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Fixing the Clock on the Courthouse Tower

What’s up with the hands of the clocks on the Santa Barbara Courthouse Tower?


For 81 years, the hands on the four faces of the Santa Barbara Courthouse Clock Tower have been ticking away faithfully with barely a glitch. But at noon on a recent day, they came to an abrupt halt. The reason wasn’t a mechanical failure but rather the beginning of landmark restoration that will turn the historic tower into a living museum of timekeeping going far back into Santa Barbara history.

Slated for its public debut this coming January, the Bisno-Schall Gallery, located high in the tower amid the historic Seth Thomas clock’s monstrous shafts and gears, will tell a multitude of stories in colorful, specially created murals on the walls of the clock chamber. For example:

- Why time is so important in our daily lives and how was it kept by the Chumash Indians long before the arrival of the Conquistadors with their mechanical timepieces;

- Why did the padres of the Santa Barbara Mission need bells and “Mission time” to observe their daily pieties, celebrate saints’ days and ensure the health of their agriculture;

- Why did the coming of the railroad require the “standardization” of time and promote the advent of more accurate mechanical time-keeping devices, like the nearly century-old Seth Thomas clock that will again soon tick off the minutes and hours in the tower of Santa Barbara’s beloved courthouse;

- How did such historical developments as the discovery of the pendulum, escapements, weights and drive trains, all of them part of works of our historic Seth Thomas clock, contribute to greater horologic precision.

And to show visitors just how well our 1929 pendulum-driven Connecticut clock is still doing time-wise, they’ll see on display right nearby a space-age atomic clock with an accuracy of better than several thousandths of a second. That information will also be available on the gallery’s Website. As far as it’s known, the Santa Barbara tower clock is the only one in existence with such a high-tech attachment

The project is the inspiration of Dr. David Bisno, a retired ophthalmologist and part-time Santa Barbara resident who has pursued an active second career as an historian of science and strong advocate of lifelong learning, such exemplified by Santa Barbara’s VISTAS group, which he helped found.

Link to photo galleries of clock restoration.

It was while Bisno was conducting a VISTAS’s course earlier this year called “It’s About Time” that he discovered that he could best explain the inner workings of classic clockworks by accepting an invitation from Courthouse Docent and VISTAS President Sue Mellor to take his students on a tour of the courthouse clock. They were joined by the Courthouse Clock Master, Mostyn Gale, a horology expert and the clock’s voluntary engineer. For the first time in years, members of the public were allowed to venture into the dark and dingy room with its collection of creaking machinery.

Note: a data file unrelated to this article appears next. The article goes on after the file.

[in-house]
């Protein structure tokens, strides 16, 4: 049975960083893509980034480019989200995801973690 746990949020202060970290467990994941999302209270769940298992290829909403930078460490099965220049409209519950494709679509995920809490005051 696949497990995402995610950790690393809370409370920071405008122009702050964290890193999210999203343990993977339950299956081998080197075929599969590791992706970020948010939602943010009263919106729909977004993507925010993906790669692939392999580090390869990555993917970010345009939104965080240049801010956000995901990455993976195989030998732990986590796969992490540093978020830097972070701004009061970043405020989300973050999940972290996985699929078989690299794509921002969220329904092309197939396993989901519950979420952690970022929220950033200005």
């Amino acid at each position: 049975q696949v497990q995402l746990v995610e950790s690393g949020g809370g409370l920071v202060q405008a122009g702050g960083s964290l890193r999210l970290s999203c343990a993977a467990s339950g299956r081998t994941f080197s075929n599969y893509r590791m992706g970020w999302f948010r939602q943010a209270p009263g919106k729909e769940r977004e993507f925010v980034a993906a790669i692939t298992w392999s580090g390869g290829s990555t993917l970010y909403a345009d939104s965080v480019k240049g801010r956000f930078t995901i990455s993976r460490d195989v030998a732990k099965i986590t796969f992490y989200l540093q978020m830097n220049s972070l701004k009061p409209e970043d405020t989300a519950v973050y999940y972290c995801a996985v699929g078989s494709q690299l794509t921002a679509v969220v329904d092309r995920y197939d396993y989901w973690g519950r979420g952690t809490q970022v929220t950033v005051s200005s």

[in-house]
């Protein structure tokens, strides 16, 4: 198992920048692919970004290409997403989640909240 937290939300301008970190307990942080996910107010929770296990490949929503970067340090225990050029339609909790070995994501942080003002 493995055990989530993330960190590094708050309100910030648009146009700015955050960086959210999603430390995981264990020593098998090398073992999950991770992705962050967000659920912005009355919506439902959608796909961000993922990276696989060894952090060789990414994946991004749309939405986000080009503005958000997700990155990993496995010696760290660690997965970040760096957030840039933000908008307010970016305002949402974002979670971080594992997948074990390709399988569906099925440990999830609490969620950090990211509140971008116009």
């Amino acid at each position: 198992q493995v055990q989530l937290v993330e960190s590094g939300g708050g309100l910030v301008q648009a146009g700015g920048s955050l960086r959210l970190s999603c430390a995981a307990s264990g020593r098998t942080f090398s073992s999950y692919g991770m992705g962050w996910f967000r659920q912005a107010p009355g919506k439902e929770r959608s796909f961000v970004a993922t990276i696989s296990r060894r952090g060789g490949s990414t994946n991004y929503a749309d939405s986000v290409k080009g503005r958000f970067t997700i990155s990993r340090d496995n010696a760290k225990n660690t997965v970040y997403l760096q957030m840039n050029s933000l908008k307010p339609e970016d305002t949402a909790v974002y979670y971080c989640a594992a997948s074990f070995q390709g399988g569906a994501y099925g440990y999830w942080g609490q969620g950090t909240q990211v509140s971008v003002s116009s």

As it happened, Bisno’s VISTAS’ “silver-haired scholars” included Montecito horology buffs Dick and Maryan Schall, owners of an extensive collection of historic clocks. After David and his wife, Fay, had enjoyed a glass of wine with the Schalls, while admiring their collection, Dick and Maryan responded positively and with much enthusiasm to David’s idea that the dark and dingy room be transformed into a beautiful, world-class clock gallery. It was a fortunate confluence of a need, interests, inspiration, abilities and expertise. It was the right time and place for a major gift to the Santa Barbara community.

The two couples realized the tower’s rarely seen clockworks could be turned into a unique vest pocket clock museum, sharing the beauty of the Seth Thomas tower clock with the community while simultaneously giving visitors a living lesson in the evolution of time-keeping in the Santa Barbara area.

Under the guidance of Santa Barbara County architect Robert Ooley, AIA and Clock Master Gale, the room is now magically being transformed into a unique brilliantly lit clock gallery. Bells are being hung, a new floor and glass walls are being installed and the clockworks are being lovingly cleaned and renewed. On the surrounding walls, a skilled, professional artist is finishing up creating the colorful murals that trace the history of keeping time in Santa Barbara.

To complete this major project early in the new year, an outstanding team is busily at work, most of them volunteers: eight clock experts, a graphics designer, a PR specialist, a muralist, a script writer, a museum lighting expert, a documentary photographer, a video-animation producer, specialists in Chumash and Spanish colonial history and the former curator of Harvard University’s collection of historic instruments of time and space.

For those who would like to check the progress of this exciting work, they can check the Bisno-Schall Gallery Web site, which is being updated weekly by county architect Ooley, the project director.

Donations to the Courthouse Legacy Foundation, a 501(c)-3 nonprofit organization, can be made on-line.

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